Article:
October 28, 2016 / 4:10 PM / 10 months ago

Investors find little joy in PDVSA swap

NEW YORK, Oct 28 (IFR) - State-owned oil company PDVSA struggled last week to get bondholders on board with a debt exchange that may have won it some temporary cash flow relief, but did little to dispel fears of a looming default in the next 12 to 18 months.

Despite multiple deadline extensions and some strong arm tactics, creditors tendered just US$2.8bn of outstanding 2017s for about US$3.37bn of new 2020s backed by shares of PDVSA's US unit Citgo.

The value of bonds tendered accounted for just 39.43% of the aggregate principal amount of the 2017s, putting PDVSA short of its participation target of 50%.

"It is hard to escape the fact that the participation rate was far less than they had anticipated, and the market can't help but take that negatively," said Dylan Parker, a trader at broker Torino Capital LLC.

PDVSA's decision to complete the exchange even after the participation rate fell short of expectations was viewed by some as an act of desperation.

Fallout from the lackluster response was also exacerbated last week by violent protests over the suspension of a referendum to remove President Nicolas Maduro.

Those who held the new 2020s saw it drop from a high of around 77.50 on the break to 71.75-72.00 on Thursday.

"The problem is that we don't know where this is heading," said Siobhan Morden, head of Latin America fixed-income strategy at Nomura. "If we knew Maduro was leaving, we would be buying on weakness right now."

The fall in the 2020s was because investors were all too happy to take profits, after enjoying an over 10 point rally on some Venezuelan bonds since August, in an uncertain political and economic backdrop.

For some the exchange may have bought some short-term relief but they fear it won't be long before payment pressures start building again.

The liability management transaction cuts bond payments by US$1.9bn until the end of 2017, but the new security soon adds another US$1bn in annual payments between 2017 and 2020.

DISTRESSED

The rating agencies were quick to call the exchange distressed, with S&P noting that investors would receive less than what was promised on the original securities.

With reserves dwindling to around US$12bn and little if any access to hard currency funding, PDVSA and the government are likely to struggle to cover maturities over the next year.

"Over the last six months reserves have flatlined," Richard Briggs, an emerging markets credit strategist at CreditSights, told IFR.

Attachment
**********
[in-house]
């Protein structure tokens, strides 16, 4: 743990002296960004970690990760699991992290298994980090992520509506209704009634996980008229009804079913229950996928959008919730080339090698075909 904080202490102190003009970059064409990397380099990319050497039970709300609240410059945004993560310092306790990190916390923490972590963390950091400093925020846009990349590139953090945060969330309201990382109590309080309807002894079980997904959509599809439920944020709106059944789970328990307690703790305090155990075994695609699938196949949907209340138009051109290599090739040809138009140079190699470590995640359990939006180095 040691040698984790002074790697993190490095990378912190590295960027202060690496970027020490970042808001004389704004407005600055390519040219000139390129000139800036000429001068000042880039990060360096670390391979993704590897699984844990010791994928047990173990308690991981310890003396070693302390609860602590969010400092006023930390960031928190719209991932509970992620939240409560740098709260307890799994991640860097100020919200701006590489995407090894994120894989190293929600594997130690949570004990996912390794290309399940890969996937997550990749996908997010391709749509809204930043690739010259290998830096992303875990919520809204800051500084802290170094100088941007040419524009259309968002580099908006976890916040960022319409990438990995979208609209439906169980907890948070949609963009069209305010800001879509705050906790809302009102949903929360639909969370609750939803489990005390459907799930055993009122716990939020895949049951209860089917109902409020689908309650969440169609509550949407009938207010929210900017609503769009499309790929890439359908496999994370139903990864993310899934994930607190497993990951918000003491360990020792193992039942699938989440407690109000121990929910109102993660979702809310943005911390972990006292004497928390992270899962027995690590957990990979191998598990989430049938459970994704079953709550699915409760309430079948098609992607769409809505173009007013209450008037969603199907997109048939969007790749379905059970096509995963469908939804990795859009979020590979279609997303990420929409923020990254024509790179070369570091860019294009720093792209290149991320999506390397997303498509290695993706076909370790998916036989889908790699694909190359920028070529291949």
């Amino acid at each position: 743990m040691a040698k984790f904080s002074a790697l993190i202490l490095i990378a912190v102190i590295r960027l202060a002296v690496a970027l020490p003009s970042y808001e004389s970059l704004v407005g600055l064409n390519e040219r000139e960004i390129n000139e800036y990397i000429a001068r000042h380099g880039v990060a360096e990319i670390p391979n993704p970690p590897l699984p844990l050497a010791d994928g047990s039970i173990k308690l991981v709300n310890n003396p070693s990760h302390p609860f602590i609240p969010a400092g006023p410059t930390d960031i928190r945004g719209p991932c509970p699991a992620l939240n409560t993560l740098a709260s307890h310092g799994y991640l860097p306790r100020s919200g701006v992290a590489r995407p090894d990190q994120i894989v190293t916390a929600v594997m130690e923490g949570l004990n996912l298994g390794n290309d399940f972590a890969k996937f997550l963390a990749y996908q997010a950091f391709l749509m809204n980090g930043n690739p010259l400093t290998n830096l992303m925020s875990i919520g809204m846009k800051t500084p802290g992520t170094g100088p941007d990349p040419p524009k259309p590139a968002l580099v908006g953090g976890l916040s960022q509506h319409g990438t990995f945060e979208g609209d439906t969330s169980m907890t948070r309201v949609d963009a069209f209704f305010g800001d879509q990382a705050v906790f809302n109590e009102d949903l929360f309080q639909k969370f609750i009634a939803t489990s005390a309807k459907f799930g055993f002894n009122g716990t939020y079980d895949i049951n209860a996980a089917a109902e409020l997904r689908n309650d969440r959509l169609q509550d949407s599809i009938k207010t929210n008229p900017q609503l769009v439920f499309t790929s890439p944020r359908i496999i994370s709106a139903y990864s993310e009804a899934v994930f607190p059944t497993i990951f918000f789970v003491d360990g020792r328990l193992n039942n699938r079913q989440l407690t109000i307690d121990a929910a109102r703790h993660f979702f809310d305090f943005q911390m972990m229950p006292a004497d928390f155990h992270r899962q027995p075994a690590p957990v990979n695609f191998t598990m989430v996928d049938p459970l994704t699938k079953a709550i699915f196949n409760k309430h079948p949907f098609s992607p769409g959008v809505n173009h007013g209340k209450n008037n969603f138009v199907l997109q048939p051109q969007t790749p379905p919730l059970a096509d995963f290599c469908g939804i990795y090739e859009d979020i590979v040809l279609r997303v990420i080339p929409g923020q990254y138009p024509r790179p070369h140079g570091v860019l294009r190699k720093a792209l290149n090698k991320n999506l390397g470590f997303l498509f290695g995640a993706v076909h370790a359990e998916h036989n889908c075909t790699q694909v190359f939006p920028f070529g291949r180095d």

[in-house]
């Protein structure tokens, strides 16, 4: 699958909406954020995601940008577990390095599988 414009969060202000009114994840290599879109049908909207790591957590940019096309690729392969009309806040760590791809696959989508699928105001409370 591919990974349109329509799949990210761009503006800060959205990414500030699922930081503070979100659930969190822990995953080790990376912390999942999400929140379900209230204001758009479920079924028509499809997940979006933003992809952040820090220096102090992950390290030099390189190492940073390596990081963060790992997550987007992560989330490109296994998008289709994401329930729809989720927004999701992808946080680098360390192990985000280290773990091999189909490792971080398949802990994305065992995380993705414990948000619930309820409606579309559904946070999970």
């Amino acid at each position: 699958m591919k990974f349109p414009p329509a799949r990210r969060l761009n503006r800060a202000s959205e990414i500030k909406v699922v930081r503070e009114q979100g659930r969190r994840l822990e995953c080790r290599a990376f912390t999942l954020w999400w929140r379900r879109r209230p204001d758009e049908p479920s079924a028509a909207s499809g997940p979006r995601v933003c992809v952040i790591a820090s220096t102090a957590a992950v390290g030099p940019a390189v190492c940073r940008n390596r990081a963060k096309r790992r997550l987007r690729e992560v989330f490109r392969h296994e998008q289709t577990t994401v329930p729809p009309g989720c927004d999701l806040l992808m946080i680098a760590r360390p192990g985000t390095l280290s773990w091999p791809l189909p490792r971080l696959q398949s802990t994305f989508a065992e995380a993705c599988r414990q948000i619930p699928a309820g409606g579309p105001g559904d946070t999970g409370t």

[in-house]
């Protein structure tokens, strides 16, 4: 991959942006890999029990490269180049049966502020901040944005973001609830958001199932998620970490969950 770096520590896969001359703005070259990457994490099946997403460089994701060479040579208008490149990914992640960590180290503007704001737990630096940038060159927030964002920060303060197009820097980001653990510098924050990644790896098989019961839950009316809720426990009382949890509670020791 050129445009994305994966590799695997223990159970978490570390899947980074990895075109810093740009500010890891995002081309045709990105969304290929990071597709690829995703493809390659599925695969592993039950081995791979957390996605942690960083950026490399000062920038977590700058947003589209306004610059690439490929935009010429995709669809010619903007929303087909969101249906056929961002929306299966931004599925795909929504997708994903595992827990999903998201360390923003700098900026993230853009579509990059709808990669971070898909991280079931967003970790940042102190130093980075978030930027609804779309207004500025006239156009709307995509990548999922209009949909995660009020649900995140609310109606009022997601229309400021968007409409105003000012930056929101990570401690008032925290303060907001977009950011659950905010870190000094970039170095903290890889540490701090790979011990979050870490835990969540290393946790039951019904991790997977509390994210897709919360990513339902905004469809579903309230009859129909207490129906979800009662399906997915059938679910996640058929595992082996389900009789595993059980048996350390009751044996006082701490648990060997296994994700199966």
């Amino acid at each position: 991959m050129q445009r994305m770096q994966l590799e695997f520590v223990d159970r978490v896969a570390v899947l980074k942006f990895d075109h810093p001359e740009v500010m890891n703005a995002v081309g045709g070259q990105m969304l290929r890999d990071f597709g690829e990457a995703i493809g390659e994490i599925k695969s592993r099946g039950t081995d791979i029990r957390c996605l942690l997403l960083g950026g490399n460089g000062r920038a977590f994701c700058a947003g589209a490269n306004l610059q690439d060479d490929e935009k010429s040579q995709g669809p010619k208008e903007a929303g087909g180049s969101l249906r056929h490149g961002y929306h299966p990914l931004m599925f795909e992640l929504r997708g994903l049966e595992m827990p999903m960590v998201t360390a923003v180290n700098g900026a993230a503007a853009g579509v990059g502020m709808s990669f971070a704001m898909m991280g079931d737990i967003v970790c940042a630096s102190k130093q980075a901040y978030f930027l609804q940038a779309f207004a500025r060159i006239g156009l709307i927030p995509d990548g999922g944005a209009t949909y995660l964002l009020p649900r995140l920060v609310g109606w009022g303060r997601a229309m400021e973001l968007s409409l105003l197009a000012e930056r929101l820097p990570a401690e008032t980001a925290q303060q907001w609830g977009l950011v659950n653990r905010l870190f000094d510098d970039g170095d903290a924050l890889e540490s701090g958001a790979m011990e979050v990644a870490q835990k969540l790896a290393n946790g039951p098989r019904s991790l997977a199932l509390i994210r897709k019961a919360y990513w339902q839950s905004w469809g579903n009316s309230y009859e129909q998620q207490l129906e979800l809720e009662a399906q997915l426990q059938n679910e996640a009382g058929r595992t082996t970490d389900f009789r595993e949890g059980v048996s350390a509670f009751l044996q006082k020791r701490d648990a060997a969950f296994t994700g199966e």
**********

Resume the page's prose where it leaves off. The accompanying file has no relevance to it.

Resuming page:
"They managed to get enough dollars to pay interest but didn't have big maturities over that period...but it is very difficult to see how they get past 2017."

Most investors think the company will pay a US$1bn principal payment due on October 28 on the 2016s and what is now a US$1.12bn amortization payment for 8.5% 2017s due on November 2.

"(The president of PDVSA Eulogio Del Pino) confirmed they would pay on the 2016s," Parker said.

"He stopped short of saying they would pay the amortization payment on the 2017s (this year). But the exchange should provide enough (relief) to get through that."

But doubts are growing about a US$2.06bn payment in April on PDVSA's 5.25% 2017s and a final amortization of US$1.12bn due November 2017 on the 8.5% 2017s.

"The lack of visibility regarding the company's investment and comprehensive refinancing plans exacerbates (PDVSA's) probability of default or debt restructuring in the next 12 to 18 months," Moody's said.

Analysts are predicting that it will be a close call next year as the sovereign seeks to cover billions of dollars in liabilities.

Morden calculates that both the sovereign and PDVSA face some US$41.158bn in liabilities between imports, debt payments and service deficits.

That compares to US$39.24bn in potential assets that come from exports, a reprofiling of Chinese debt, some liability management and gold reserves.

"It remains an extremely difficult year next year after exhausting one-off financing options and already compressing imports by 50% this year," wrote Morden. (Reporting by Paul Kilby; Editing by Shankar Ramakrishnan and Matthew Davies)

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